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How To Customize Your HIIT

High-intensity interval training (HIIT) is a well-documented strategy for improving health, building lean muscle, burning fat and increasing endurance. A HIIT workout alternates between short work intervals (70 to 90 percent max heart rate) and rest periods (60 to 65 percent max heart rate). There are many benefits to HIIT cardio training. Some research has indicated that HIIT can even help exercisers reverse the progression of certain chronic diseases such as Type II diabetes. Another great benefit of HIIT workouts at home is a significantly reduced time commitment. Shorter workouts leave more time for other obligations.

However, customizing HIIT to the individual is essential to realize these benefits. What’s the best HIIT exercise for you? And how do you safely and effectively perform HIIT workouts at home? Keep reading and we’ll help you take your at home workout to the next level in no time.

The Personal Metric

Effective and safe HIIT with a heart rate monitor is based on the very personal metric of heart rate rather than a cookie cutter metric of volume loads, time or sets.

Using a heart rate monitor correctly, you can turn any workout routine into a HIIT session, from a treadmill workout to strength training with free weights.

Many interval trainers put their clients through a series of predetermined drills or numbered sets. This can work great for some advanced exercisers, but for a beginner or even a long-time exerciser unused to HIIT such a routine may actually be harmful. Driving the heart rate too high and keeping it there too long can spike the production of stress hormones, tax the immune system, and increase the chance of injury.

Rather than building the cardiovascular system, overdoing these workouts can be detrimental to heart health and a tax on the endocrine system.

Heart Rate Monitors

Monitoring the heart rate is the best way to optimize your HIIT workout and customize it to individual fitness levels. Using a state-of-the-art monitor is essential for an accurate reading.

Suunto (a sister company of Precor) makes a great product with a range of styles from a basic wearable belt to an ultra-modern watch with all the bells and whistles. The data-obsessed will have a lot of fun with this cool tool, which can track weather reports, sync with apps and record calories burned and miles trekked. You can even sync your Suunto device with the Suunto App to join a worldwide training community.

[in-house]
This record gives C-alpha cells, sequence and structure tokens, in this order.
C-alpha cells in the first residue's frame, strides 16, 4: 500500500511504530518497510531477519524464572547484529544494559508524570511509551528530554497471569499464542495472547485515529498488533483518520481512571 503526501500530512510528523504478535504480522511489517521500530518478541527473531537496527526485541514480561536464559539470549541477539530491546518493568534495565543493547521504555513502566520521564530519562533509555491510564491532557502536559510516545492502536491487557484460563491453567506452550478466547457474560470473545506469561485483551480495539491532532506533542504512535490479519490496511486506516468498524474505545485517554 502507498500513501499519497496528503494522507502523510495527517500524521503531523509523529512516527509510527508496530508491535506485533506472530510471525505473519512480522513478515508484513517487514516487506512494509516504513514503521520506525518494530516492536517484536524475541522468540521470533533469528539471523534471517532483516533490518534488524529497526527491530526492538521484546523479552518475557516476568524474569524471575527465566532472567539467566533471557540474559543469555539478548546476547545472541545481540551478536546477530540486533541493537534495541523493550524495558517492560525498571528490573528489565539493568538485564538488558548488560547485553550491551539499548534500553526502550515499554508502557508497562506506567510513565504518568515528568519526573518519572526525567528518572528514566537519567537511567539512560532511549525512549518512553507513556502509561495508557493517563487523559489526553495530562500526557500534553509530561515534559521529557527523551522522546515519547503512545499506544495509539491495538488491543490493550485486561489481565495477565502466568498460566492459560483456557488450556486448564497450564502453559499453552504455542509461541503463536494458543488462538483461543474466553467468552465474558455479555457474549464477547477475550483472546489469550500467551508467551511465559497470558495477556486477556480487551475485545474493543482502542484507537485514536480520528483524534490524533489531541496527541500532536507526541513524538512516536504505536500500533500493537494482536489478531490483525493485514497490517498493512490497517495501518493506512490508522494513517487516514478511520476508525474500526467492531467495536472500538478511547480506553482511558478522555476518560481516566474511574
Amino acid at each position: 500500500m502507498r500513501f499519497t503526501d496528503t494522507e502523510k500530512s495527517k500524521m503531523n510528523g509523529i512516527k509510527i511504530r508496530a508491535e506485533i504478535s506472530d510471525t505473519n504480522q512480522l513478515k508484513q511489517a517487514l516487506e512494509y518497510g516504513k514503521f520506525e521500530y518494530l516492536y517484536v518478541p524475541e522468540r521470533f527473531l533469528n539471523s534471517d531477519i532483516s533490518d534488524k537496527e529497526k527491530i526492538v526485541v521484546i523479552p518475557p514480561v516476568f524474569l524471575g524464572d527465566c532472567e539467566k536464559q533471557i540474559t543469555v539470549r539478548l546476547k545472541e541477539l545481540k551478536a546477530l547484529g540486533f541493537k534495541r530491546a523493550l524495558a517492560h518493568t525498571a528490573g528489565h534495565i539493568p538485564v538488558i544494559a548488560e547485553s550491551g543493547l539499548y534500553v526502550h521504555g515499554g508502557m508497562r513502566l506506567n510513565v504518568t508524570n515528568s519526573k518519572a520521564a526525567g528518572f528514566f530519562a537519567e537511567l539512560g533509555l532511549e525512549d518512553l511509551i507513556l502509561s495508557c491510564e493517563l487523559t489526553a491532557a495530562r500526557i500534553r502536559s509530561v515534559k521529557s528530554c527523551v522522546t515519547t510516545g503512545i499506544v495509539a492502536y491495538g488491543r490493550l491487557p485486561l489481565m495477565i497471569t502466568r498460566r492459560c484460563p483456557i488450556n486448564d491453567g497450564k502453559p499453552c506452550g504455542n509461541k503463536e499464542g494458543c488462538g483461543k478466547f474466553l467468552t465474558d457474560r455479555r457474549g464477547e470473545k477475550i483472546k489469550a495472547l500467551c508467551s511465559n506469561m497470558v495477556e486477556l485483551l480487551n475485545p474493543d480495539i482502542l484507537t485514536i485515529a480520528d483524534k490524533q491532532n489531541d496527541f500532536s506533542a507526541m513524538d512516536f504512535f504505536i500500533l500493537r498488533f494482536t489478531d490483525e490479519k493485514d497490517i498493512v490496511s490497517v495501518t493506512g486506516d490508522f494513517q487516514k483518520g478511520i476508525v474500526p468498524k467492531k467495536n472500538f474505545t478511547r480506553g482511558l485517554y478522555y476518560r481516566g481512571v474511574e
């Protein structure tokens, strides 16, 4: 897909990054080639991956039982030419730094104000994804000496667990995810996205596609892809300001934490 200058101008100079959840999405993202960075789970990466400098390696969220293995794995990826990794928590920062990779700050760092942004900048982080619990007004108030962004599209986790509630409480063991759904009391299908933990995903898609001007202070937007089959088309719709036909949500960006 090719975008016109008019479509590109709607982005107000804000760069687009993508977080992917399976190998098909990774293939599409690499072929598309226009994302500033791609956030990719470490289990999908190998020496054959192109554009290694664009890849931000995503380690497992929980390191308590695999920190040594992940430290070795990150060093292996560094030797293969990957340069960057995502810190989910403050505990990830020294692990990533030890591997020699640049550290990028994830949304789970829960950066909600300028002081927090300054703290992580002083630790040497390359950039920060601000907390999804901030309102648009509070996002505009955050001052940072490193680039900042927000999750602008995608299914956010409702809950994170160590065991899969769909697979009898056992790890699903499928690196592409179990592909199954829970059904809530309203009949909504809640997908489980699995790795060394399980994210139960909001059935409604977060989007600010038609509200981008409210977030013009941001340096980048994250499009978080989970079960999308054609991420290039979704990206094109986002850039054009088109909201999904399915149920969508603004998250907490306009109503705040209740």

Before beginning a HIIT workout at home get familiar with your heart rate training zones. Though heart rate training zones and recovery times are built into some of the settings, to get an individual number you should take your heart rate upon waking in the morning, before any strenuous activity or caffeine. This resting heart rate will be the base rate on which optimal HIIT zones are built.

Maximum Heart Rate Formula

Be sure to review your heart rate monitor's manual settings to reflect your body's personal resting heart rate. The device will crunch the numbers for you, but it's always helpful to run through the most updated formula. Originally, “220 minus your age” gave a good approximation for the client's maximum heart rate (MHR). Also keep in mind that formulas only provide an approximation in terms of the number of calories your body is burning.

Now, however, the Journal of the American College of Cardiology published a study recommending “208 – (age x 0.7)” as a more accurate measure for maximum.

(208 – (age x 0.7)) x 70 percent = low zone (208 – (age x 0.7)) x 85 percent = high zone

The optimal HIIT zone will be between the low and high zones. While a seasoned athlete may work up to the 90 percent range, the average exerciser should keep below the 85 percent range.

HIIT Treadmill Workout

A HIIT treadmill workout is the perfect place to begin working with these numbers, alternating hill walking, slow jogging with intense sprints and slow walking (active rest). Note that some individuals will not need to sprint in order to drive their heart into the upper range; in some cases, a steep hill or even brisk walking will be adequate.

The shorter intervals (15 to 20 seconds) will actually require longer rests, as the shorter burst allow a greater expenditure of energy. While the rest period will typically have a ratio of 2:1 and even 3:1 for beginners, don't rely on time but, rather, on heart rates instead. Active rest periods should last until the heart rate is safely back in the 60 to 65 percent range.

Mixing it up and keeping the intervals varied works best for building muscle and conditioning the cardiovascular system.

Once you are comfortable using your heart rate device and transitioning between intervals, active rest and more steady intervals, you can design virtually any kind of workout to utilize HIIT principles.

Bodyweight Workout

Bodyweight movements such as lunges, squats, jumps and planks alternating with treadmill sprints, jumping rope, elliptical cardio, and specialized footwork are excellent workouts. Many bodyweight workouts can be done with no equipment, making it ideal for at home HIIT exercises.

With a mix of cardio at home on a Precor treadmill, elliptical, or AMT trainer, paired with safe high-intensity interval training and bodyweight workouts will help you meet and exceed your fitness goals.

Visit an authorized Precor dealer to outfit your home gym for HIIT workouts today.